September 19, 2004
After four years, has America had enough of this president? By now, you’re familiar with the story: Many people didn’t know what to expect after his 2000 victory, but a national tragedy in 2001 galvanized the nation behind him.
Since that time, however, his all-time high approval ratings have been slipping. Critics say it started with his decision to take out a certain Middle East despot linked to a terrorist plot on U.S. soil. That mission, while successfully completed, led to a series of unforeseen consequences.
Meanwhile, the president also has had to confront a series of political and family problems — from defending an embattled vice president to dealing with his own unruly daughters.
So the question this fall is: Have voters had enough?
OK, if you haven’t figured it out by now, the president referred to isn’t George W. Bush, but rather Josiah ‘‘Jed’’ Bartlet of NBC’s "The West Wing," which has won the Emmy Award for television’s best drama for four consecutive years.
That streak is in jeopardy at tonight’s 56th annual Primetime Emmy Awards in Los Angeles.
Once the critical darling of network television, "The West Wing" — which won a record nine Emmys for its debut season — has slumped. After receiving a total 58 nominations in its first three seasons, it received 15 last year and 12 this year.
Critics — the TV, not political, type — have complained about "The West Wing’s" ever-morecontrived story lines for the past two seasons. And with last summer’s departure of creator Aaron Sorkin, who wrote most of the show’s mile-a-minute dialogue and lump-in-the-throat moments, even die-hard viewers began abandoning the series.
Still, ‘‘The West Wing’’ has proved it won’t be easy to dismiss, at least as far as Academy of Television Arts & Sciences voters are concerned.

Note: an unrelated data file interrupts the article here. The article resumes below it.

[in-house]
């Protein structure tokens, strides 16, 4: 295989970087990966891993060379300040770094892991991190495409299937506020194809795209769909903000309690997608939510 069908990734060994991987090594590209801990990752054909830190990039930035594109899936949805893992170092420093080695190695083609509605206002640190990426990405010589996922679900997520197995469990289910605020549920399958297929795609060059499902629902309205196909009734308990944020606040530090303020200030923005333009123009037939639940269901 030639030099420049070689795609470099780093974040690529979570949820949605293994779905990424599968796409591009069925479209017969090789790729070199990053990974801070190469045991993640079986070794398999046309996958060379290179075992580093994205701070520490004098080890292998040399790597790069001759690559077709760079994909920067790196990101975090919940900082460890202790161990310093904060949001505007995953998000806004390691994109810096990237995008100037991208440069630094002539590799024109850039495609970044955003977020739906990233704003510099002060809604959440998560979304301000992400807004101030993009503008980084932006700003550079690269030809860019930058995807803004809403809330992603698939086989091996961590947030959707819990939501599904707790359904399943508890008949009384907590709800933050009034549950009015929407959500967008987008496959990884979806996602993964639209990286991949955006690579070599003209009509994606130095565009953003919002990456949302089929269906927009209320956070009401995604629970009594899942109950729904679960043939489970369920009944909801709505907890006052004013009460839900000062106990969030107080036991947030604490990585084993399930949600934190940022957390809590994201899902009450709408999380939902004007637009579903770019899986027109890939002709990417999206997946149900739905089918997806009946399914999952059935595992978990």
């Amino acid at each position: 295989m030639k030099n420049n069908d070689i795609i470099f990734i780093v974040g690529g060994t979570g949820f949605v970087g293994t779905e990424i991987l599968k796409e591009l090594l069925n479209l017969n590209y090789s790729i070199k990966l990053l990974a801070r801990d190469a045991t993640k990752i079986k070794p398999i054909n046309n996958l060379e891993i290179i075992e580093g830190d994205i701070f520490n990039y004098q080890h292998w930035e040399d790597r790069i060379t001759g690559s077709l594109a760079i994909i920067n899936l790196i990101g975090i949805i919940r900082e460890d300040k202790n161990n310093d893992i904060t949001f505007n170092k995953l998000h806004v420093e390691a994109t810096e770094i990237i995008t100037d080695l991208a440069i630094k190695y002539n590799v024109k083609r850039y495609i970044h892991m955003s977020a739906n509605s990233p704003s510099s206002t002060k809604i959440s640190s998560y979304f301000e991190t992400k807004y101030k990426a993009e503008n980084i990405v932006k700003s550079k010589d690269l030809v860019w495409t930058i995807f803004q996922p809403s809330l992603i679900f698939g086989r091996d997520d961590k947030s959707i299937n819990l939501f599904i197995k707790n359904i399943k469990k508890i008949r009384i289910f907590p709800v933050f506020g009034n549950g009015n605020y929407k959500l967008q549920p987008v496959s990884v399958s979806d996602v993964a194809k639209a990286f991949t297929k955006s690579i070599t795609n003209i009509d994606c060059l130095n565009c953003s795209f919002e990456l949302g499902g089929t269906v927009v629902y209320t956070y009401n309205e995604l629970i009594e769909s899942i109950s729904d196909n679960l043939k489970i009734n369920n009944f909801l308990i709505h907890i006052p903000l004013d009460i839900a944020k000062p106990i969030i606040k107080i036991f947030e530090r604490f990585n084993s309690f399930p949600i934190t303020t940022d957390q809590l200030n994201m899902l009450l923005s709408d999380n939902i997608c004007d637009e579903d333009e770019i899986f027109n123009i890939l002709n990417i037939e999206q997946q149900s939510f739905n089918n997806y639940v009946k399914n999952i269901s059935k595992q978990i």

Many TV watchers were surprised in 2002, when a declining "West Wing" beat HBO’s favored "Six Feet Under" for best drama. And last year, HBO’s "The Sopranos" was considered a shoo-in to finally unseat the NBC drama.
But this may be ‘‘The Sopranos’ ’’ year. With more nominations (20) than any other series, coming off a stellar season and carrying a chip on its shoulder from not winning last year, the mob drama is poised to sweep all four acting awards in drama, as well as finally unseat ‘‘The West Wing.’’
Here’s a look at the races for this year’s top awards:
Nominees: "CSI: Crime Scene Investigation" (CBS); "Joan of Arcadia" (CBS); "The Sopranos" (HBO); "24" (Fox); "The West Wing" (NBC).
Analysis: After two seasons of running on fumes, ‘‘The West Wing’’ appears to have finally run out of gas. Last season’s constitutional crisis and the car-bombing of Admiral Fitzwallace (John Amos) only showed how desperately the show needed Sorkin’s unsteady yet talented hand to hold things together.
At the same time, "The Sopranos," in which quality seems directly proportional to the body count, turned in a season that exceeded even its own routine excellence. Two deeply personal ‘‘hits’’ — Tony’s (James Gandofini) reluctant murder of his beloved cousin (Steve Buscemi) and Christopher’s (Michael Imperioli) decision to kill his fiancee (Drea de Matteo) — seal a long-deserved victory for the series.
Should win: "Sopranos"
Will win: "Sopranos"
Nominees: "Arrested Development" (Fox); "Curb Your Enthusiasm" (HBO); "Everybody Loves Raymond" (CBS); "Sex and the City" (HBO); "Will & Grace" (NBC).
Analysis: By nearuniversal acclaim among TV critics, ‘‘Arrested Development’’ is not only the best new show of the 2003-04 season, but also the best overall comedy. But TV watchers have yet to agree. Perhaps the ratingschallenged show about an imprisoned real estate tycoon’s dysfunctional family simply has too many fine cast members — 10 in the family, plus several nonfamily (including recurring guest roles by Henry Winkler, Liza Minnelli and Carl Weathers) — for the uninitiated to catch up with.
That should open the door for voters to honor ‘‘Sex and the City,’’ which hasn’t picked up a best comedy Emmy since 2001, for its final season.
Should win: "Arrested Development"
Will win: "Sex and the City"
BEST ACTOR, DRAMA
Nominees: James Spader, "The Practice" (ABC); James Gandolfini, "The Sopranos" (HBO); Kiefer Sutherland, "24" (Fox); Martin Sheen, "The West Wing" (NBC); Anthony LaPaglia, "Without a Trace," CBS.
Analysis: This year should be a runaway for Gandolfini, who’s won this award in three of the past four years for playing therapy-ridden mafia patriarch Tony Soprano, who deals with as many problems in his real family as his organizational one. His only real competition is the surprising Spader, who stepped into the departing Dylan McDermott’s shoes on ‘‘The Practice’’ and pulled off the seemingly impossible: Making the David E. Kelley-less ABC show a hit again (it spins off as ‘‘Boston Legal’’ this fall).